1907 - 1919: D Class
The D Class, approved by the Admiralty Board in 1906, was designed to overcome, as far as possible, the limitations of the earlier submarine classes. Initial design work was carried out by the Admiralty for the first time on a submarine project, but with the usual procedure for other Admiralty vessels. Between 1907 and 1912, eight of the class were built - six at Barrow and two at Chatham.
The class had far better endurance than previous boats, and can be regarded as being the first submarines to have a proper patrol capability. The introduction of twin screws meant that better manoeuvring power was obtained, and the conning tower, being much larger than previously, gave the class a profile similar to that of modern-day submarines.
D1 was the prototype for the first class of diesel-driven submarine, a development which signalled the end of the petrol engine era with its attendant dangers to crews from petrol fumes, and D4 was the first British submarine to be fitted with a gun - a 12 pounder on a mounting housed inside the superstructure.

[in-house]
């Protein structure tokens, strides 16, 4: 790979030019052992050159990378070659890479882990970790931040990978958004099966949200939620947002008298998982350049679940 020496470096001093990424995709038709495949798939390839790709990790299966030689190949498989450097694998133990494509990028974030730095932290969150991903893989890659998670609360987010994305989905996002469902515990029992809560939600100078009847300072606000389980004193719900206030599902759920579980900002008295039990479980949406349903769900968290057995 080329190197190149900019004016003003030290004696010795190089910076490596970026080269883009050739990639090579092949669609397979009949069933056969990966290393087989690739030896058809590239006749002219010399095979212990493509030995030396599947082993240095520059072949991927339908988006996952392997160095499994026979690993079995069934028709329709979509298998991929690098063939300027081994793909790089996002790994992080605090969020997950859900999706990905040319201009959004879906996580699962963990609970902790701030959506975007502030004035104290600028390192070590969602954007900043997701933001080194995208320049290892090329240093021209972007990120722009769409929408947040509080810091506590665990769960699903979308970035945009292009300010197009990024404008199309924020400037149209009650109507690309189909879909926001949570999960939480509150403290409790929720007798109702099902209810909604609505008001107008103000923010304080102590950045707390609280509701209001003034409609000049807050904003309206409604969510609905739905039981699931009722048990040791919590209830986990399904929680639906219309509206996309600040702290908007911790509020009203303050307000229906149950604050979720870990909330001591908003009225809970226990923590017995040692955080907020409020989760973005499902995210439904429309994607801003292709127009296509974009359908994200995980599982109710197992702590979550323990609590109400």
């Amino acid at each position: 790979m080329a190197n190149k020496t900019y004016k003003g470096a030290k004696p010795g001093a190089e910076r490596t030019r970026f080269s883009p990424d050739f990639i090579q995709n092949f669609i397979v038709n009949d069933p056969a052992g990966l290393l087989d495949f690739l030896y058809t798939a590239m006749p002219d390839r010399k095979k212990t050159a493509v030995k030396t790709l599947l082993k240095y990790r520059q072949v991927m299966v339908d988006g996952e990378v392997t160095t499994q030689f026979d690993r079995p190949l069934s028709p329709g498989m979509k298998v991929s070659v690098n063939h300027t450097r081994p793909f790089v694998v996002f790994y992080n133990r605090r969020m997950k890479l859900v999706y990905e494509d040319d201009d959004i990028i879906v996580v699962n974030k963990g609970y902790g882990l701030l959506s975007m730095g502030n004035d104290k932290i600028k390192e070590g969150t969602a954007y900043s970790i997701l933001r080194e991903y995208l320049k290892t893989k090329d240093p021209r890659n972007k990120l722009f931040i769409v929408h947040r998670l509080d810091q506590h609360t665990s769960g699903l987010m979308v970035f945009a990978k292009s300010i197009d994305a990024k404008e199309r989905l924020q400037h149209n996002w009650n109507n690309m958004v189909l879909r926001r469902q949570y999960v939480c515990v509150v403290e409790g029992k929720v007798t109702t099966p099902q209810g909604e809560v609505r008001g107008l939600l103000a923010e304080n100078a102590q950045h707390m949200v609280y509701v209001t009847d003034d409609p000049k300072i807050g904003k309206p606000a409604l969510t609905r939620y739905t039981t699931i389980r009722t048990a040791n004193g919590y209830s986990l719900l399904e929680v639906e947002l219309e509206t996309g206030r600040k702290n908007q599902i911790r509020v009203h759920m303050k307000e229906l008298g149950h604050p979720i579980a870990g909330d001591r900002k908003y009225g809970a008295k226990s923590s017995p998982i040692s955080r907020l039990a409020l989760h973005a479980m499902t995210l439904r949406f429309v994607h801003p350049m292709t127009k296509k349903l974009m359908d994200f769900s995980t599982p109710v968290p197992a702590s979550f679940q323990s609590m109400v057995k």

A significant innovation was the use of saddle tanks to hold the main ballast water. The use of external tanks provided additional inboard space and improved habitability standards. However, with the introduction of a stern torpedo tube (the first in a British submarine), an increased engine size to give greater power and an increased complement in a vessel of the same hull diameter as the C Class, and with only 20 ft increase in length, it is doubtful whether the additional space was properly utilised to improve accommodation standards.
A major advance in the D Class was the incorporation of a wireless system for the first time, the aerial being rigged to the submarine's mast. Before diving, the mast had to be lowered by hand and the wireless aerial stowed away along the side of the vessel. Previous submarines had been equipped with receiving sets, but the D Class was the first to have both receiving and transmitting facilities, unfortunately, wireless signals could neither be received nor transmitted when submerged - that problem remained unsolved until the late 1920s.
D Class Submarines at War
All eight D Class submarines were in commission at the start of the First World War, and took up station on the east coast of England, where their long-range potential was exploited to the full, with overseas patrols in the Heligoland Bight.
Towards the end of the war, two more of the class were lost - D3 was accidentally sunk in the English Channel in March 1918, and three months later D6 was sunk by a U-boat off the north coast of Ireland.